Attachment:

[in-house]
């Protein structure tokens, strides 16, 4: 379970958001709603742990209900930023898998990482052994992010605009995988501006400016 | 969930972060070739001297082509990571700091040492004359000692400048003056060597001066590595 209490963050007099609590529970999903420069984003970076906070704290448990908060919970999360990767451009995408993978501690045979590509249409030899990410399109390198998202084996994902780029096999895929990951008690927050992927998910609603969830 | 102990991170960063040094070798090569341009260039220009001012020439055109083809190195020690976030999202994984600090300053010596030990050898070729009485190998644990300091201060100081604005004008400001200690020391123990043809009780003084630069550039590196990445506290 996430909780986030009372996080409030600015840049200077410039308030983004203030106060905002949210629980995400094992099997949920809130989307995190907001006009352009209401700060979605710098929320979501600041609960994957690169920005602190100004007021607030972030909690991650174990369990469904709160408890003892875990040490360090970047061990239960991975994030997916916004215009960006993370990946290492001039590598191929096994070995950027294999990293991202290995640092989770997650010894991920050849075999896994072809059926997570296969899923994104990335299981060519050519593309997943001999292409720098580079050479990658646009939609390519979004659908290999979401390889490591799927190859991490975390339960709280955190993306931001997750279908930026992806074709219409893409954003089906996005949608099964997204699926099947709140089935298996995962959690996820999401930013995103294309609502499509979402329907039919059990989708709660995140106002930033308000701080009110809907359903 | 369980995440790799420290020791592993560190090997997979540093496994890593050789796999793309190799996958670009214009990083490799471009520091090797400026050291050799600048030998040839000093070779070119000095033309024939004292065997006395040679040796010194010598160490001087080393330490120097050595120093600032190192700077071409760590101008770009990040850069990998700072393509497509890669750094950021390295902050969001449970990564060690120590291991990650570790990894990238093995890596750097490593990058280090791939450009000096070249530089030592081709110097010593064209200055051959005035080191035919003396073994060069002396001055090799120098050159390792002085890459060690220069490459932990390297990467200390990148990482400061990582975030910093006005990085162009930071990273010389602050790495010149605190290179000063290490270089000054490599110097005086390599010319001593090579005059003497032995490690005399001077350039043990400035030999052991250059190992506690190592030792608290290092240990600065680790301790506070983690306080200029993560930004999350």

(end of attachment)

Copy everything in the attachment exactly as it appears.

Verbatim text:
[in-house]
């Protein structure tokens, strides 16, 4: 379970958001709603742990209900930023898998990482052994992010605009995988501006400016 | 969930972060070739001297082509990571700091040492004359000692400048003056060597001066590595 209490963050007099609590529970999903420069984003970076906070704290448990908060919970999360990767451009995408993978501690045979590509249409030899990410399109390198998202084996994902780029096999895929990951008690927050992927998910609603969830 | 102990991170960063040094070798090569341009260039220009001012020439055109083809190195020690976030999202994984600090300053010596030990050898070729009485190998644990300091201060100081604005004008400001200690020391123990043809009780003084630069550039590196990445506290 996430909780986030009372996080409030600015840049200077410039308030983004203030106060905002949210629980995400094992099997949920809130989307995190907001006009352009209401700060979605710098929320979501600041609960994957690169920005602190100004007021607030972030909690991650174990369990469904709160408890003892875990040490360090970047061990239960991975994030997916916004215009960006993370990946290492001039590598191929096994070995950027294999990293991202290995640092989770997650010894991920050849075999896994072809059926997570296969899923994104990335299981060519050519593309997943001999292409720098580079050479990658646009939609390519979004659908290999979401390889490591799927190859991490975390339960709280955190993306931001997750279908930026992806074709219409893409954003089906996005949608099964997204699926099947709140089935298996995962959690996820999401930013995103294309609502499509979402329907039919059990989708709660995140106002930033308000701080009110809907359903 | 369980995440790799420290020791592993560190090997997979540093496994890593050789796999793309190799996958670009214009990083490799471009520091090797400026050291050799600048030998040839000093070779070119000095033309024939004292065997006395040679040796010194010598160490001087080393330490120097050595120093600032190192700077071409760590101008770009990040850069990998700072393509497509890669750094950021390295902050969001449970990564060690120590291991990650570790990894990238093995890596750097490593990058280090791939450009000096070249530089030592081709110097010593064209200055051959005035080191035919003396073994060069002396001055090799120098050159390792002085890459060690220069490459932990390297990467200390990148990482400061990582975030910093006005990085162009930071990273010389602050790495010149605190290179000063290490270089000054490599110097005086390599010319001593090579005059003497032995490690005399001077350039043990400035030999052991250059190992506690190592030792608290290092240990600065680790301790506070983690306080200029993560930004999350």